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Empanadas as Weapons: A True Story October 10, 2008

Filed under: Adams Morgan,dc,WIDC — quatre chords @ 11:19 am
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Today begins our semi-weekly installment of short stories by Jenn.  Today’s is, “Empanadas as Weapons: A True Story.”  Yes, it’s true, just like the title says.


Crowds of people are swarming the sidewalks, crossing the street while police officers whistle and yell. Cars move slowly through bodies of pedestrians, attempting to escape unharmed. Voices are loud on cellphones, asking Where are you? What happened? A girl is crying on the steps to a building, a mess of hair around her face and one high heel slipping off her foot.


There hasn’t been an accident. Or a terrorist attack. It’s just Saturday night in Adams Morgan.


In Georgetown, there’s drinking, popped collars and some bad dancing. In Farragut West, there’s drinking, bad clubs and strippers. In Dupont, there’s drinking and gay pride. In Adams Morgan, there’s drunk madness. A typical night on 18th and Columbia begins with the best intentions and ends with stumbling drunkness, Jumbo Slice and witnessing a fight. If you’re lucky, like me, you get empanadas and two fights.


It was Trista’s birthday, a girl I’ve met once through another friend, Erin. Trista and I played beer pong together at Erin’s housewarming party almost a month ago, and somehow that was enough for me to be invited out for her birthday. There are two things I really love in this world, beer and birthdays. That’s how I ended up at Trista’s in Silver Spring on a Saturday night, and also how I ended up on a drunk metro ride to Adam’s Morgan. Trista wanted to go to Chloe, which as far as clubs go, isn’t that bad. Besides the decent music (no Apple Bottom jeans, boots with the furrrr), Chloe is pretty dressed down for a club, and we were having fun. Drunk drunk delicious fun. The kind of drunk where you dance without care for how you look. This was especially true for Trista, who was waving her arms awkwardly over her head. She appeared to be dancing to an African tribal dance even though the music was thumping hip hop beats. If there had been an earthquake, her rhythm would have been perfectly in synch. This was funny for awhile, even amusing, until Trista’s elbow decided to dance on its own, knocking itself into some girl’s head. In Georgetown, apologies might be mouthed over the music or at least angry glares exchanged before moving to another part of the bar, but we were in Adams Morgan and the girl Trista accidentally hit was part of a bachelorette party. There’s nothing like a mob of girls, one wearing a veil, attempting to attack your friend. There’s also nothing like being drunk enough to step in between the friend and six or so angry bridesmaids (and one idiotic bride). Everything calmed down after I sectioned Trista off at a table, but let’s not forget this is Adams Morgan. I tried to take her back on the dance floor, pulling her by the hand through people, and as we passed by the bachelorette party, one of them threatened Trista again. I think the pressure of Always a bridesmaid, never a bride really got to these girls, because they were willing to throw down all over again. Only in Adams Morgan could you come across a gang of angry bridesmaids willing to break some bones over an accidental elbow throw.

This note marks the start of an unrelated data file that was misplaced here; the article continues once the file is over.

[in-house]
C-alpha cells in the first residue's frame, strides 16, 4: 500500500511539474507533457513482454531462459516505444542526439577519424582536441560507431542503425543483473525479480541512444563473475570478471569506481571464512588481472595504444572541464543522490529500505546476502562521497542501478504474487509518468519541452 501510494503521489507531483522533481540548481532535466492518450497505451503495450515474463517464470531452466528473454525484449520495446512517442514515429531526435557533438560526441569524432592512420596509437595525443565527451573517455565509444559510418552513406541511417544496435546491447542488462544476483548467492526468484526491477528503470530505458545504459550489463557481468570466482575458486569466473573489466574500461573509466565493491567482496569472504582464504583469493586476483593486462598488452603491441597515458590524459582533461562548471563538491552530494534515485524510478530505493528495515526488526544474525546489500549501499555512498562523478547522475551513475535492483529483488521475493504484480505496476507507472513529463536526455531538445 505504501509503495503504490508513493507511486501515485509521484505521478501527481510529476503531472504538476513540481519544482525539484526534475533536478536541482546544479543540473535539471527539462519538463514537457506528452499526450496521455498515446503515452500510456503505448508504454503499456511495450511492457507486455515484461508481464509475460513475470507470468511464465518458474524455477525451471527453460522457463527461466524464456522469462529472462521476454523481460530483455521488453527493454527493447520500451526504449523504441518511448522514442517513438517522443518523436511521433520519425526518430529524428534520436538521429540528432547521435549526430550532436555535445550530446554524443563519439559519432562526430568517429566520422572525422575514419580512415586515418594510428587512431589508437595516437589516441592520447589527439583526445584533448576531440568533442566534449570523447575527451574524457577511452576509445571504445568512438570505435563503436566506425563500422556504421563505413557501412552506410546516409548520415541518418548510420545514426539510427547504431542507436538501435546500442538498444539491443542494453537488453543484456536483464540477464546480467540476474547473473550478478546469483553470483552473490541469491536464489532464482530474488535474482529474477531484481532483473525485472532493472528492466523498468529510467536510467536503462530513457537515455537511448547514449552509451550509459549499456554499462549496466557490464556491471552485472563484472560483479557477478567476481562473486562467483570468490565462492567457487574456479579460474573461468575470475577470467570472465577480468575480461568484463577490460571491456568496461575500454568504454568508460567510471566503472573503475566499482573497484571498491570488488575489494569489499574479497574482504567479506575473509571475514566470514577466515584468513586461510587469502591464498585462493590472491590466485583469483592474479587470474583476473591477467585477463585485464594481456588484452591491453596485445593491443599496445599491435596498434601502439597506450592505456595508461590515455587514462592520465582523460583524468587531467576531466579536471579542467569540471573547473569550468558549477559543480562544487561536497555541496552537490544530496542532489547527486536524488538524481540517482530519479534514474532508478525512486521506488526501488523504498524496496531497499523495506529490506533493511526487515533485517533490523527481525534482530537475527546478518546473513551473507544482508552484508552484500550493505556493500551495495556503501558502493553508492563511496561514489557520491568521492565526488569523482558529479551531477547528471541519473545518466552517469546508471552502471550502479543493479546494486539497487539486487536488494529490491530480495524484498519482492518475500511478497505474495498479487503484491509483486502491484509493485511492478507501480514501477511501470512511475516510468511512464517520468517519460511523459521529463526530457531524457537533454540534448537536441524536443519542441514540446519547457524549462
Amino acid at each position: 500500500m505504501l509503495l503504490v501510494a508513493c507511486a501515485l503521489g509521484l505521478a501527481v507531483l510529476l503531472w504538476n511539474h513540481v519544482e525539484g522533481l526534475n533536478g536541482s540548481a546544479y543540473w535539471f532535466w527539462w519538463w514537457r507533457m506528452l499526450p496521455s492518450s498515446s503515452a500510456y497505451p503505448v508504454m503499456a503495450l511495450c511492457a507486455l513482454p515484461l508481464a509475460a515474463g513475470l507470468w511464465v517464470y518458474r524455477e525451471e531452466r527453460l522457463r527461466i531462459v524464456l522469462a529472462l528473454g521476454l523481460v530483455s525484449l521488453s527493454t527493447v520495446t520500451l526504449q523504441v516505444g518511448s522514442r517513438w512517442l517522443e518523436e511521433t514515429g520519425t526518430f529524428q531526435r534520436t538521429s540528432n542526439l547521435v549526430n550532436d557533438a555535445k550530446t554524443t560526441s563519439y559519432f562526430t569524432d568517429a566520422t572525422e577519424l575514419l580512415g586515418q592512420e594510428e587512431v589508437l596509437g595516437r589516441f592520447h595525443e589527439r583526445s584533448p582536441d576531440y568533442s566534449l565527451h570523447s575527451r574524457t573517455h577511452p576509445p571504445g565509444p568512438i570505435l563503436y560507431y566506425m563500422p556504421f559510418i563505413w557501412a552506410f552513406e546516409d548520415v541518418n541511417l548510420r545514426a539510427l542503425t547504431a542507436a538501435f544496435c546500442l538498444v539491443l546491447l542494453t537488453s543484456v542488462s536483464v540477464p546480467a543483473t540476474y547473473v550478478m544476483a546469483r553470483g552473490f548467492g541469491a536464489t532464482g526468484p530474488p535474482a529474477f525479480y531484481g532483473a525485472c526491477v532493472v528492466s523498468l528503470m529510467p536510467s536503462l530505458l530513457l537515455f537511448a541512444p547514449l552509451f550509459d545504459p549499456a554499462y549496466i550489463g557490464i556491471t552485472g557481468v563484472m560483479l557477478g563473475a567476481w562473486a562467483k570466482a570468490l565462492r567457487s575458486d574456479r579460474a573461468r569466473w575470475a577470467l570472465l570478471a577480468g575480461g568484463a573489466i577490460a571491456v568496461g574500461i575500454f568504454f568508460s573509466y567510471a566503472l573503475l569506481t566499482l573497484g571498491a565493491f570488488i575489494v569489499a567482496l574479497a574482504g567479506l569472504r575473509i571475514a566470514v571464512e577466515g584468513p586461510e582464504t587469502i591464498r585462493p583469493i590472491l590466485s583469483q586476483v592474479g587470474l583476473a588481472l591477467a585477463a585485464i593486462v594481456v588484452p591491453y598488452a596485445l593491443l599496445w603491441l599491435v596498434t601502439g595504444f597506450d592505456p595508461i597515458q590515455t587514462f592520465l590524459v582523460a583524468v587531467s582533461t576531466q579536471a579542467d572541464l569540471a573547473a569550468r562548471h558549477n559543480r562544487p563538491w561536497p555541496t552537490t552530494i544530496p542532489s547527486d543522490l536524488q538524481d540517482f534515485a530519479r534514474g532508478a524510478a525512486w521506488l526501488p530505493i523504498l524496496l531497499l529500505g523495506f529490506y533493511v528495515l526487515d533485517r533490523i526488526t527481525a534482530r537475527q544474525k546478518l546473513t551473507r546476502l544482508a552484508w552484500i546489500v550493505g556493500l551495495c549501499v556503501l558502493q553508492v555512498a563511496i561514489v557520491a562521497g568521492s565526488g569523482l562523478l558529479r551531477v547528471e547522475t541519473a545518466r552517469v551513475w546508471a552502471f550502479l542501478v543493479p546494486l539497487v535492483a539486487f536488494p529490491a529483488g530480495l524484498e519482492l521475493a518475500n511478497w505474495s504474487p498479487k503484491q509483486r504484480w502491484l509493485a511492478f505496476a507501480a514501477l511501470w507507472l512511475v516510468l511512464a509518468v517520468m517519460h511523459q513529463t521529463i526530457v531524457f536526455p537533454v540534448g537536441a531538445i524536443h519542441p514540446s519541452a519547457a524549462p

The night went on though. The bachelorette party got kicked out for threatening Trista and we danced until the lights came on. There’s a moment in a night in Adams Morgan, where the bars all close and people flood the streets. It’s the bewitching hour for drunks, and my drunk ass wanted an empanada. This is the part of the story where I find myself at Julia’s Empanadas, waiting for my turkey empanada, which tastes like Thanksgiving, to come out of the oven. The store is crowded. There is a line far out the door, people are talking loudly and empanadas are slowly being handed out. I’m pressing my hand up against the large display of empanadas, holding myself up in my heels which are hurting my feet. All I want in my empanada. I would kill for an empanada, and just as the glorious treat is being passed to me by the cashier, two men in line start to yell. The cashier orders everyone out. He’s still holding my damn empanada, so I don’t make a move for the door. Somehow, I’m assuming he means, everyone who isn’t waiting for a delicious turkey treat needs to get out. I’m exempt obviously. That’s when one of the men grabs the plastic display of dessert empanadas, holds it over his head and smashes it down on the other guy. I wish I could say I was shocked and appalled by this action. But remember, I’m drunk and hungry, so all I was thinking, as the display case made contact with the man’s head, was I really hope one of those empanadas flies out and lands in my hand. It didn’t though. As soon as the fight broke out, everyone was swept outside where all the strawberry and cream cheese filled pastries were smashed on the street. I’m not sure how everything ended. I was the only one still in the store, waiting for my empanada.


The night ended with a cab back to Silver Spring and crashing on Trista’s floor. The next morning began with a hangover, lost memories and the aftertaste of a turkey empanda. But that’s really all you can expect after a Saturday night in Adams Morgan.


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